A teacher from Georgia’s Archer High School, approximately one hour east of Atlanta, is facing charges of sexual assault after she allegedly had a relationship with one of her teenage students. Sarah Brooks, age 25, was a physical education teacher and is being accused of having sex with a 17-year-old student during a tutoring session off campus.
The arrest warrant states that while Brooks was employed as a teacher, she had sexual contact with a student whom she should have known, or knew, was a student enrolled in her school. She now faces felony charges of sexual assault by someone who had disciplinary or supervisory authority. During the investigation by the school, Brooks resigned from her position. She has not entered a plea at this time but has been released on a bond of $11,200.
Sexual Assault Crimes in Georgia
Sexual crimes come with a variety of negative connotations. Those accused are often assumed guilty before they even get to speak. When talking about sexual assault, people often use the terms sexual assault, rape, and sexual battery interchangeably, but that is not accurate. Each of these crimes has its own Georgia code and has to be defended against differently.
The crime of sexual assault happens when a person who has disciplinary or supervisory authority over another person engages in any type of sexual conduct with that person. Sexual contact is defined as any contact that occurs between the actor and a person not married to that actor that involves intimate parts of either individual for the sexual satisfaction of the actor.
Disciplinary or Supervisory Authority
Now that you know what sexual assault entails, it is important to understand exactly what disciplinary or supervisory authority is. According to Georgia code, it is defined as the following:
- A principal, teacher, assistant principal, or other administrator at a school.
- A probation officer or other employee that has any authority over a probationer or parolee.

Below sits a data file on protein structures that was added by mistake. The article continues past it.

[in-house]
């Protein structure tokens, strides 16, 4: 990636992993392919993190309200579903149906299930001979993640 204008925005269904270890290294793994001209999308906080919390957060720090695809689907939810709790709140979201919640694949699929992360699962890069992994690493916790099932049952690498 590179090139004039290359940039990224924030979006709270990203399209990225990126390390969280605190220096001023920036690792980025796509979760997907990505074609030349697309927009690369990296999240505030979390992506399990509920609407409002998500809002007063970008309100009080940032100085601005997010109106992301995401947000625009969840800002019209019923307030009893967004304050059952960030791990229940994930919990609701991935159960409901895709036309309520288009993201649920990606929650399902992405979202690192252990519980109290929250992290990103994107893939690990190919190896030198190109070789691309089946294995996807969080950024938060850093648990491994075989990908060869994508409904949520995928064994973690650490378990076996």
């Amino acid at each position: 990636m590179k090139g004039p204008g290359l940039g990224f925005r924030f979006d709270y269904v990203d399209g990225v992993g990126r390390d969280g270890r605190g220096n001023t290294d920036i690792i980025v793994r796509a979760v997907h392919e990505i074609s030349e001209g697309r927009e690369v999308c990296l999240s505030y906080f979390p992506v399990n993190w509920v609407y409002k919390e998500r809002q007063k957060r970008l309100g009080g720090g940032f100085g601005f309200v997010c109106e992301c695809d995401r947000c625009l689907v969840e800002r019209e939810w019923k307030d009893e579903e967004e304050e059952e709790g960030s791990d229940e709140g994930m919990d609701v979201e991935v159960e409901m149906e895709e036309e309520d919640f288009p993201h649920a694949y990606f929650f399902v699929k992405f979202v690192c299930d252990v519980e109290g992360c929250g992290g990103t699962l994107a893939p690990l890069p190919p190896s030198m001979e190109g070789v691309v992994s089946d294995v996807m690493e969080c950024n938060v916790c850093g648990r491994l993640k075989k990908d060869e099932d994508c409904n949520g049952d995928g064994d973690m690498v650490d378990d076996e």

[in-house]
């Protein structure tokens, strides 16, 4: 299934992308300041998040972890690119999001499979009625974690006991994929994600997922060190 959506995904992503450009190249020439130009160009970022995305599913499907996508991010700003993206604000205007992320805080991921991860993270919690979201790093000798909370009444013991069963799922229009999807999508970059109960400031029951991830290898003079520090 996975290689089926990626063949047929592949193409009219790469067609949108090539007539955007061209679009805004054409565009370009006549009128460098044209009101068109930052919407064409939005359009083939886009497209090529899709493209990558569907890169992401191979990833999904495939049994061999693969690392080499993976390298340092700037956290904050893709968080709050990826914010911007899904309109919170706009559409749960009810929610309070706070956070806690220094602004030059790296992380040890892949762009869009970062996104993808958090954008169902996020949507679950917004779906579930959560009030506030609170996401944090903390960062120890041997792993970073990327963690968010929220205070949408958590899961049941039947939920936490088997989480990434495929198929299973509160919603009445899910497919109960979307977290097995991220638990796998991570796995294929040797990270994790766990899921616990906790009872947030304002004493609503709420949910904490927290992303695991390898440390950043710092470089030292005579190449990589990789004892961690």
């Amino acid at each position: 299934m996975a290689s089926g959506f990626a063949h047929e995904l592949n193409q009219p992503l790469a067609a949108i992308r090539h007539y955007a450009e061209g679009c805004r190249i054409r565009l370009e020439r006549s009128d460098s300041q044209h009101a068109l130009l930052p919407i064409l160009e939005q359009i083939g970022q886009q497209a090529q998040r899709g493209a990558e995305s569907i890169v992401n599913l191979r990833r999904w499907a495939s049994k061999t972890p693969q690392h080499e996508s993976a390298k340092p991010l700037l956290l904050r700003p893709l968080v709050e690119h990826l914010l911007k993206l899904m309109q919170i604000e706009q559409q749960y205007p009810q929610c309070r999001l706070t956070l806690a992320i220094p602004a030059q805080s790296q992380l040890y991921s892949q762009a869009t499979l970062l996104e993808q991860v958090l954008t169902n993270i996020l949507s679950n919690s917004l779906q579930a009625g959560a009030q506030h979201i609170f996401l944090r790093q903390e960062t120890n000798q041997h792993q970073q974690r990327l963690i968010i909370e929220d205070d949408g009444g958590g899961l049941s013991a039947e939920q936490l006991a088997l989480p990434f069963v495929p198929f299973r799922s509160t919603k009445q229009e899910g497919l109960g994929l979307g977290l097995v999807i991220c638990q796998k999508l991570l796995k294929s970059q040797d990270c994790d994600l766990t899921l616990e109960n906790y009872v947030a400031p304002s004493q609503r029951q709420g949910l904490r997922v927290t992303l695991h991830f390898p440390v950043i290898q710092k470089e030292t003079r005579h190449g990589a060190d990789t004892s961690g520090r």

- Agent or employee of a law enforcement agency that has a person in custody or detained.
- Agent or employee of a hospital who has any type of sexual contact with a patient that is being treated.
- An agent or employee of a juvenile or correctional justice facility or disability facility.
- A psychotherapist and his or her patient.
Any one of the above people will be considered to have committed sexual assault if they engage in any type of sexual conduct with a person over whom they should have known, or knew, they had authority. This does not include clergyman who have a relationship with parishioners.
Contact an Experienced Criminal Defense Attorney Today
Anyone convicted of a sexual assault in the State of Georgia will be found guilty of a felony. The penalties for such a conviction can include a fine as high as $100,000, and up to 20 years in prison. If the victim is less than 16 years old, the penalties can increase even more. The person found guilty of the crime must also register as a sex offender.
Due to these enhanced consequences, it is imperative that you have an experienced criminal defense attorney on your side if you are facing charges of sexual assault in Georgia. Contact the attorneys at Lankford & Moore Law today and let us ensure that your rights are protected.